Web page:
|Men's Singles Champion
||Barry Griffiths (A)
|Women's Singles Champion
||Shelley Palmer (A)
- Barry Griffiths (A)
- James Morris (NL)
- Malcolm Temperley (NS)
- Peter Jackson (A)
- Richard Lee (A)
- Geoff Rau (FR)
- Wayne Adamson (FR)
- Graham Lassen (A)
- Alan Shewan (H)
- Malcolm Darroch (FR)
- Christine Lee (A)
- Shelley Palmer (A)
- Jan Morris (C)
- Angela Brackenridge (A)
- Kadia Rice (BP)
- Ann Gyongyos (W)
- Kristen Phillips (HV)
- Yvonne Eyre (O)
- Christine Prendergast (A)
- Pam Shadbolt (C)
Under 18 Boys
- Barry Griffiths (A)
- Peter Jackson (A)
- Alan Shewan (H)
- Alan Pedley (FR)
- Chris Clegg (HV)
- Raymond Gin (A)
- Guy Palmer (A)
- Robert Kerr (W)
- Tony Radford (K)
- Willie Shaw (HV)
Under 18 Girls
- Kadia Rice (BP)
- Wendy Cuthbert (HV)
- Jane Bevan (H)
- Toni Pairaudeau (H)
- Annmaree Hogarth (A)
- Eileen Hoete (A)
- Catherine Fogarty (O)
- Monigue Van der Aa (C)
- Sandra Mayes (C)
- Gina Stapleton (A)
Under 16 Boys
- Robert Kerr (W)
- Tony Radford (K)
- Willie Shaw (HV)
- Shane Cummins (FR)
- Nigel Kruse (A)
- Gary Traill (NL)
- Grant McCarroll (C)
- Keith Aldersley (W)
- Don Shewan (H)
- Sean Ryan (A)
Under 16 Girls
- Eileen Hoete (A)
- Sandra Mayes (C)
- Yvonne Cuthbert (HV)
- Tanya McAvinue (MN)
- Rachel Lee (HV)
- Jennifer Lawn (O)
- Helen Beumelburg (C)
- Delwyn Houlihan (NL)
- Sharon Coad (A)
- Angela White (HV)
|R J Menchi (Chair), J
Lelliott (Dep Chair), M G Allardyce, D A Cook, P V Field, T J Fogarty, D
R Jackson, K L Pointon (deceased 4/7/82), R M Radford (app
15/7/82), A J Richards, L R Roughton, K C Wilkinson (Secretary),
R J Lynn (Treasurer).
Oceania Titles Retained, Four Years Later
Its not unusual in an international tournament for a player to retain a title won
the previous year; less common if the event is held every second year. But every four
At the inaugural Oceania Championships in 1978, played in New Zealand, the singles events
were won by Paul Pinkewich and Christine Little, both of Australia. A four year cycle was
proposed for future championships and the second Oceanias were scheduled for
September, 1982 in Sydney.
A huge testament to the international staying power of Pinkewich and Little is that they
both retained their 1978 titles in 1982. And in the case of Christine Little it was far
from over she won the mixed doubles at the next championships in 1986 (with Barry
Griffiths) and the next after that (in 1988), with Peter Jackson.
Also showing remarkable stamina was NZs Jan Morris. She was
womens singles runner-up to Little in 1978 and again in 1982. She won the 1978
womens doubles with Angela Brackenridge and retained it in 1982,
partnered by the 1978 and 1982 singles winner.
In a point of clarification for future historians it needs to be confirmed that, while the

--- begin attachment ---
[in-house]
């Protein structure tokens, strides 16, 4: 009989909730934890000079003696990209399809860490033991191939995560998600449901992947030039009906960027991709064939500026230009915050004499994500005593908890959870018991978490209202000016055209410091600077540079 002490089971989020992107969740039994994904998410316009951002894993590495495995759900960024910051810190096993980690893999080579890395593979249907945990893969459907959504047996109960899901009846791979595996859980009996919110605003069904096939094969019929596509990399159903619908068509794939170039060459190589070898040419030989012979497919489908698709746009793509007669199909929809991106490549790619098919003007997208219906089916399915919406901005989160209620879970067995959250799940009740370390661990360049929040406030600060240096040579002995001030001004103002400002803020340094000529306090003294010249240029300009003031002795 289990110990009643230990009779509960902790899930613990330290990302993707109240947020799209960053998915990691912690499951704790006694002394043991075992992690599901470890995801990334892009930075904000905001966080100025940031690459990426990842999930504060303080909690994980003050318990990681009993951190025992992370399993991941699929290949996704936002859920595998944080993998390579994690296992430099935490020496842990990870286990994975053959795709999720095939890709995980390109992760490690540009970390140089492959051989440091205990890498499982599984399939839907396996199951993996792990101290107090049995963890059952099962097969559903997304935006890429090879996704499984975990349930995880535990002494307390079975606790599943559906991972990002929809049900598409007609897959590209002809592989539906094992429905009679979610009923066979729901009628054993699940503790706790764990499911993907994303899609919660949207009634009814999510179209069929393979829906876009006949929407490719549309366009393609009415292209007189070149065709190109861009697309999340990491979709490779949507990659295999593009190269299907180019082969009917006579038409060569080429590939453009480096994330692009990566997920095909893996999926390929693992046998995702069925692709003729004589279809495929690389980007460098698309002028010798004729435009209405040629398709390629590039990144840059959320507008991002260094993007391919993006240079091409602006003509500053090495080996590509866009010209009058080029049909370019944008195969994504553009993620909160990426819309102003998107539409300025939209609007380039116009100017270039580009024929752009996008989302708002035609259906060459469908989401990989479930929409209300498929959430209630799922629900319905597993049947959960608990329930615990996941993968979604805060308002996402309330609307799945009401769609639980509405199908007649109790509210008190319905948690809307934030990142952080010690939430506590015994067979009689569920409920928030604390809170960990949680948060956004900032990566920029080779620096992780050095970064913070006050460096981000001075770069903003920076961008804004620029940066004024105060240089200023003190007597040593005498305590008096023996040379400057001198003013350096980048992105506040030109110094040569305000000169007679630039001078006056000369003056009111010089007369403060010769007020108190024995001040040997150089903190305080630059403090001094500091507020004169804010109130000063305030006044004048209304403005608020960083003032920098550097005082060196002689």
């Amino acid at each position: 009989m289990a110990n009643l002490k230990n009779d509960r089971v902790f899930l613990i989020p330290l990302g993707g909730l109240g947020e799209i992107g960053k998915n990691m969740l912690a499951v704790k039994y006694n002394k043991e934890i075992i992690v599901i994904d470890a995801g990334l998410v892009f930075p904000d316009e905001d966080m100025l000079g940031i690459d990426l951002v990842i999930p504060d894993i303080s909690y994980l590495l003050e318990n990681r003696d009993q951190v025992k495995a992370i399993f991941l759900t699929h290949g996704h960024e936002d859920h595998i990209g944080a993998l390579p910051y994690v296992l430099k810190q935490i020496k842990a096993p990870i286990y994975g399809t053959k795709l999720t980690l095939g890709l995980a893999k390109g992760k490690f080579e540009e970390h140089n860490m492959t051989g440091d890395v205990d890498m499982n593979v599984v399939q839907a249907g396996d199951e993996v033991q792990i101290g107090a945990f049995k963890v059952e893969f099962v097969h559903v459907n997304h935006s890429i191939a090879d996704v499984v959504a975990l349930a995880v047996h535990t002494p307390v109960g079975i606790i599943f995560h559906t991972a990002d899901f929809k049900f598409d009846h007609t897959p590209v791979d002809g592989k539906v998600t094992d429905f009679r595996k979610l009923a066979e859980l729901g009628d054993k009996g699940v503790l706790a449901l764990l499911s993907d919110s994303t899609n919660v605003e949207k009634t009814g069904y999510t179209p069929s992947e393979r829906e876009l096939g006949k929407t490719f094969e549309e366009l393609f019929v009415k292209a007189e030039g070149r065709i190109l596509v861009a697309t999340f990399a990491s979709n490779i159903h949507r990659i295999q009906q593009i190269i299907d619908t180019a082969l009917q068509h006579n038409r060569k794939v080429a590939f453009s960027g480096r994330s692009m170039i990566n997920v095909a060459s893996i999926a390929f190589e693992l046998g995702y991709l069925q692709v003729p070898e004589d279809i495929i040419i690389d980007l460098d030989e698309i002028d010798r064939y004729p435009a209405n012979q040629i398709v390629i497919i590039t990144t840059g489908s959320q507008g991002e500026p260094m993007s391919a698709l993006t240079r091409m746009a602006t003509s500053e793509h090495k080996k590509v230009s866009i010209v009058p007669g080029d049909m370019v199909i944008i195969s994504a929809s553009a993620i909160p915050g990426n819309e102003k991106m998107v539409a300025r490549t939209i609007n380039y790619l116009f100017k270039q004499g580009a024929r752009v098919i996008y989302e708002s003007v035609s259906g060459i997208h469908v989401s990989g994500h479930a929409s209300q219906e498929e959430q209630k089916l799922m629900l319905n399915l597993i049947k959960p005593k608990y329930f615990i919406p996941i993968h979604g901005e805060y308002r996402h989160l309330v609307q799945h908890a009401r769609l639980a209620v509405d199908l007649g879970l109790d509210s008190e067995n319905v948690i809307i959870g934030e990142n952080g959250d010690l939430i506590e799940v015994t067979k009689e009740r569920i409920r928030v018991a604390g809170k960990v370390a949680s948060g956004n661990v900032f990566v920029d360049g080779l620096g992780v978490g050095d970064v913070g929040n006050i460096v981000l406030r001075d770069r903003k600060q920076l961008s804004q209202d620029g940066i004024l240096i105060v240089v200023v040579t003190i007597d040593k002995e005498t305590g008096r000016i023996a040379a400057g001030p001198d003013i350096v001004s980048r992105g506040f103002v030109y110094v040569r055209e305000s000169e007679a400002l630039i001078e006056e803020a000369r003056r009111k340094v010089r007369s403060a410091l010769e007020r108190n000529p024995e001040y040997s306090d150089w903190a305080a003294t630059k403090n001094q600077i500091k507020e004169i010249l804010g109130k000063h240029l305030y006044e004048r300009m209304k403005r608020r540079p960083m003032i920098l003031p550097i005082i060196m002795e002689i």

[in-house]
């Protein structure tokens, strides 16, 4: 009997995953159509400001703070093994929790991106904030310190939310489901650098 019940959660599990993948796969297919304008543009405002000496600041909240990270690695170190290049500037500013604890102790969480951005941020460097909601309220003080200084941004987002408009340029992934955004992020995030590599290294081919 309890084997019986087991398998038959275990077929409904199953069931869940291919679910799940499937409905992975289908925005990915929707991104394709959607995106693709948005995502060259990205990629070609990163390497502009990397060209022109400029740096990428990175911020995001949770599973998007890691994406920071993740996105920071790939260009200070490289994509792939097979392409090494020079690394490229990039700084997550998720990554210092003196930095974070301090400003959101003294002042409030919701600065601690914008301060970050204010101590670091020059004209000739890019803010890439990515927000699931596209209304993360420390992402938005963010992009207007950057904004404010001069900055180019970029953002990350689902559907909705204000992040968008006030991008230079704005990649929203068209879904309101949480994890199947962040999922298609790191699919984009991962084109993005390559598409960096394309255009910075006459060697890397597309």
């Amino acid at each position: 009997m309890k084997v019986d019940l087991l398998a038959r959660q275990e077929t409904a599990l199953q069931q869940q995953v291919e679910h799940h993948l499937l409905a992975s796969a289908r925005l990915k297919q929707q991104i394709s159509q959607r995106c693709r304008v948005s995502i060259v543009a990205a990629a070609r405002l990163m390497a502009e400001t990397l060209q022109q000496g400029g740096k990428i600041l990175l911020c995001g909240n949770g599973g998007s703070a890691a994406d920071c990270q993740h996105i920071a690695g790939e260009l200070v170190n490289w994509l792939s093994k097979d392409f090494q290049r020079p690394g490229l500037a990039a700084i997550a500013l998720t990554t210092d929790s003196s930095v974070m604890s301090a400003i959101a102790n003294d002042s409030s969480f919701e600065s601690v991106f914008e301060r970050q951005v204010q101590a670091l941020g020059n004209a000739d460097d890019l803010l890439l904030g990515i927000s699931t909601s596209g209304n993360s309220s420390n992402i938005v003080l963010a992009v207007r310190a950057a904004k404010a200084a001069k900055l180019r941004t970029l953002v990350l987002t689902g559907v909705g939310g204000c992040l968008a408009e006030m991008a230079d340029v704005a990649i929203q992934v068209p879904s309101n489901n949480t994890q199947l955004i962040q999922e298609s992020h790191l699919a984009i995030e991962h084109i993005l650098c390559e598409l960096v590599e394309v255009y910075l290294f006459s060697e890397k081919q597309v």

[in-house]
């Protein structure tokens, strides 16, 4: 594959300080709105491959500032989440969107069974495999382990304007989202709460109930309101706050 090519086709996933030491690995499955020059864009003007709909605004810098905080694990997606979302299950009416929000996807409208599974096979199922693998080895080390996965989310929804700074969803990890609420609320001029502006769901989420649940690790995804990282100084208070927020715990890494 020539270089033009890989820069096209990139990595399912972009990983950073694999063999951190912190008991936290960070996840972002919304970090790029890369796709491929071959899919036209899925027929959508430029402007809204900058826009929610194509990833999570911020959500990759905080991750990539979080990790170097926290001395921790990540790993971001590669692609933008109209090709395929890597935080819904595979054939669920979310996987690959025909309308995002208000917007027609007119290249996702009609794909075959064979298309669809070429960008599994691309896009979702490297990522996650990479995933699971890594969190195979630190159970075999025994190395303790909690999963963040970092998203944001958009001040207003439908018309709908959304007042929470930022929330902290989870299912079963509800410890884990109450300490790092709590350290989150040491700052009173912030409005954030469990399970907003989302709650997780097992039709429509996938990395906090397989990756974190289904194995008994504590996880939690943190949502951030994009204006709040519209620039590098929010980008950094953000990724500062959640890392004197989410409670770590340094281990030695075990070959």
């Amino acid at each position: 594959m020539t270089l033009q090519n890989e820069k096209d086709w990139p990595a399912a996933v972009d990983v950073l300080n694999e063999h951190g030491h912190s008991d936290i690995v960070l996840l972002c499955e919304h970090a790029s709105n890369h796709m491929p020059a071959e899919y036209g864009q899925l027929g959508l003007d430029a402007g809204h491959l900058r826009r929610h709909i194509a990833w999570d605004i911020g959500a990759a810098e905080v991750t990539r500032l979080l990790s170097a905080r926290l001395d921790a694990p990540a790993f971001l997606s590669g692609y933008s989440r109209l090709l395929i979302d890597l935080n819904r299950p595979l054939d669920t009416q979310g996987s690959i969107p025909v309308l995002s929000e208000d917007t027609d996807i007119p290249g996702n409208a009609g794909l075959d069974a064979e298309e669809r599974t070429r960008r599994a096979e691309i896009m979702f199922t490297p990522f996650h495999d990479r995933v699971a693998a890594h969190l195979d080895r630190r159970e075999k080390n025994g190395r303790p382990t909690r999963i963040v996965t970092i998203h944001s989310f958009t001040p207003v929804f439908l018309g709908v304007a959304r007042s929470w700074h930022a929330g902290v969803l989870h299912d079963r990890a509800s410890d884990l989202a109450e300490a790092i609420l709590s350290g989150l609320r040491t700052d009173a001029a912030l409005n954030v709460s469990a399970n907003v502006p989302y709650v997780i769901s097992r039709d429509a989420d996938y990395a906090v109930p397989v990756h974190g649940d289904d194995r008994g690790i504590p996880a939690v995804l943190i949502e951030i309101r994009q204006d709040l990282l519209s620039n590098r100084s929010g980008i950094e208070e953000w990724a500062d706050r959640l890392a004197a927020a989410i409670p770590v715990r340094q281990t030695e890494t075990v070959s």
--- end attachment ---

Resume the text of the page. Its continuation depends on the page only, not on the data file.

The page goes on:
1978 womens champion was Christine Little of Australia, and the 1982 champion was Christine
Lee of New Zealand, both are the same person. In 1979 she married former NZ
Champion Richard Lee and moved to New Zealand. In fact, to add further
confusion, of the seven NZ players at the 1982 Championships, four are named either Lee or
Morris. James and Jan Morris (unrelated) played together in the mixed
doubles and reached the final, beating fellow-New Zealanders Christine Lee
and Barry Griffiths in the semi-final before losing to Australias
Pinkewich and Nadia Bisiach.
Richard Lee (married to Christine) reached the mens doubles final
with James Morris. There they lost to Australias Glenn Tepper and
former Swede Tommy Danielsson.
New Zealand was off the pace in the mens singles.
A Win and a Loss in the Teams
The New Zealand women won the teams event - not surprising considering their two players (Jan
Morris and Christine Lee) were destined to be the womens
singles finalists and the womens doubles champions. The men lost the final to
Australia but two impressive match results in that contest were among the highlights of
the entire Championships. Showing devastating form (that was to elude him in the
individual singles) Barry Griffiths beat both Paul Pinkewich and Gary
Haberl to give NZ their only successes in the 2-7 loss. The mens competition was for
three player teams with NZ represented by James Morris, Barry Griffiths
and, selected after his good showing at the 1981 NZ Games, Malcolm Temperley.
Richard Lee played the individual events only, as did Angela
Five Island nations joined New Zealand and Australia at the championships.
The New Zealand contingent was managed by David Jackson.
Australian Open Followed Oceanias
With the Australian Open also held in Sydney and scheduled immediately after the Oceanias,
the New Zealand players (except Angela Brackenridge) stayed on to compete
in that tournament. The Championships were strengthened, particularly in the womens
events, by a contingent from Korea.
Two New Zealand pairs (Richard Lee and James Morris; Barry
Griffiths and Christine Lee) reached the semi-finals in the
mens and mixed doubles respectively.
The long-term lead up to this event was an administration nightmare. The Championships
were meant to be held in 1981 immediately prior to the World Championships (the usual